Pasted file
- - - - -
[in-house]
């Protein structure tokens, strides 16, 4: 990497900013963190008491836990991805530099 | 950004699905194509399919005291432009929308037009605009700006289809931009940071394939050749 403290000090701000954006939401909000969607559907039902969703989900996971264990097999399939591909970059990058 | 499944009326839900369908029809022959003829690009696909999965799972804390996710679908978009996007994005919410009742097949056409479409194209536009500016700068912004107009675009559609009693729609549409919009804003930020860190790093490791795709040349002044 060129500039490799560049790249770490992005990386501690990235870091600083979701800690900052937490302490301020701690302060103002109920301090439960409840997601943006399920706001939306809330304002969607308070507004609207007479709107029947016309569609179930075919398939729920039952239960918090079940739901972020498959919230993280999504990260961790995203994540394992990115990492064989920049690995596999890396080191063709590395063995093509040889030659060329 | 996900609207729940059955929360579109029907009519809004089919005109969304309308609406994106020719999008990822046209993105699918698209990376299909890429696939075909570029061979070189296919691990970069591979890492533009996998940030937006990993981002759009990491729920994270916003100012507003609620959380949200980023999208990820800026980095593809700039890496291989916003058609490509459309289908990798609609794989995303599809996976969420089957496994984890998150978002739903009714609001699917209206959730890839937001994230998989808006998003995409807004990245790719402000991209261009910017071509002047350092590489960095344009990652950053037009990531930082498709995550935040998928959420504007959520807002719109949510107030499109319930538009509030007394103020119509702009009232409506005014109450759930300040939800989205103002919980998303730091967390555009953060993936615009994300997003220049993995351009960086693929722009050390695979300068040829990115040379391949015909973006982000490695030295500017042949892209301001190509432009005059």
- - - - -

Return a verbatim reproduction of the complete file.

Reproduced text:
[in-house]
């Protein structure tokens, strides 16, 4: 990497900013963190008491836990991805530099 | 950004699905194509399919005291432009929308037009605009700006289809931009940071394939050749 403290000090701000954006939401909000969607559907039902969703989900996971264990097999399939591909970059990058 | 499944009326839900369908029809022959003829690009696909999965799972804390996710679908978009996007994005919410009742097949056409479409194209536009500016700068912004107009675009559609009693729609549409919009804003930020860190790093490791795709040349002044 060129500039490799560049790249770490992005990386501690990235870091600083979701800690900052937490302490301020701690302060103002109920301090439960409840997601943006399920706001939306809330304002969607308070507004609207007479709107029947016309569609179930075919398939729920039952239960918090079940739901972020498959919230993280999504990260961790995203994540394992990115990492064989920049690995596999890396080191063709590395063995093509040889030659060329 | 996900609207729940059955929360579109029907009519809004089919005109969304309308609406994106020719999008990822046209993105699918698209990376299909890429696939075909570029061979070189296919691990970069591979890492533009996998940030937006990993981002759009990491729920994270916003100012507003609620959380949200980023999208990820800026980095593809700039890496291989916003058609490509459309289908990798609609794989995303599809996976969420089957496994984890998150978002739903009714609001699917209206959730890839937001994230998989808006998003995409807004990245790719402000991209261009910017071509002047350092590489960095344009990652950053037009990531930082498709995550935040998928959420504007959520807002719109949510107030499109319930538009509030007394103020119509702009009232409506005014109450759930300040939800989205103002919980998303730091967390555009953060993936615009994300997003220049993995351009960086693929722009050390695979300068040829990115040379391949015909973006982000490695030295500017042949892209301001190509432009005059």